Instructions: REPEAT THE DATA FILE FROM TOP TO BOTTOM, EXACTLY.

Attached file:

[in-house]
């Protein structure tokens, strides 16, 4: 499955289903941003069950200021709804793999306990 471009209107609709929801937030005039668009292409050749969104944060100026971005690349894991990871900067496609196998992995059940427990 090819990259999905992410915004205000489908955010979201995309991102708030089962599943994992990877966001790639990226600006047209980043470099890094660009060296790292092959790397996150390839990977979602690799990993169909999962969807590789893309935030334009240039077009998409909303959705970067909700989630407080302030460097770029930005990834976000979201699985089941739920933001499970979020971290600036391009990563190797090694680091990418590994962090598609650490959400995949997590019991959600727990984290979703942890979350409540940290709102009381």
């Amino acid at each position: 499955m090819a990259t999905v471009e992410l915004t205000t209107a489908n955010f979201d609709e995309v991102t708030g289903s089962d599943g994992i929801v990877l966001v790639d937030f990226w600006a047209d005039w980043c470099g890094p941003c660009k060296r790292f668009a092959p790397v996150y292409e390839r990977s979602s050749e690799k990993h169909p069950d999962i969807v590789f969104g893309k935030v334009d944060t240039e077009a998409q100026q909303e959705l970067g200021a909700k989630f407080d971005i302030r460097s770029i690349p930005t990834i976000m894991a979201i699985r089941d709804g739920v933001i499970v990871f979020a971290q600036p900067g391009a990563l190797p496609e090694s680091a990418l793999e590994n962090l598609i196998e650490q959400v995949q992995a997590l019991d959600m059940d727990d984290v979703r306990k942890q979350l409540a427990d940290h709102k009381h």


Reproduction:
[in-house]
């Protein structure tokens, strides 16, 4: 499955289903941003069950200021709804793999306990 471009209107609709929801937030005039668009292409050749969104944060100026971005690349894991990871900067496609196998992995059940427990 090819990259999905992410915004205000489908955010979201995309991102708030089962599943994992990877966001790639990226600006047209980043470099890094660009060296790292092959790397996150390839990977979602690799990993169909999962969807590789893309935030334009240039077009998409909303959705970067909700989630407080302030460097770029930005990834976000979201699985089941739920933001499970979020971290600036391009990563190797090694680091990418590994962090598609650490959400995949997590019991959600727990984290979703942890979350409540940290709102009381």
């Amino acid at each position: 499955m090819a990259t999905v471009e992410l915004t205000t209107a489908n955010f979201d609709e995309v991102t708030g289903s089962d599943g994992i929801v990877l966001v790639d937030f990226w600006a047209d005039w980043c470099g890094p941003c660009k060296r790292f668009a092959p790397v996150y292409e390839r990977s979602s050749e690799k990993h169909p069950d999962i969807v590789f969104g893309k935030v334009d944060t240039e077009a998409q100026q909303e959705l970067g200021a909700k989630f407080d971005i302030r460097s770029i690349p930005t990834i976000m894991a979201i699985r089941d709804g739920v933001i499970v990871f979020a971290q600036p900067g391009a990563l190797p496609e090694s680091a990418l793999e590994n962090l598609i196998e650490q959400v995949q992995a997590l019991d959600m059940d727990d984290v979703r306990k942890q979350l409540a427990d940290h709102k009381h």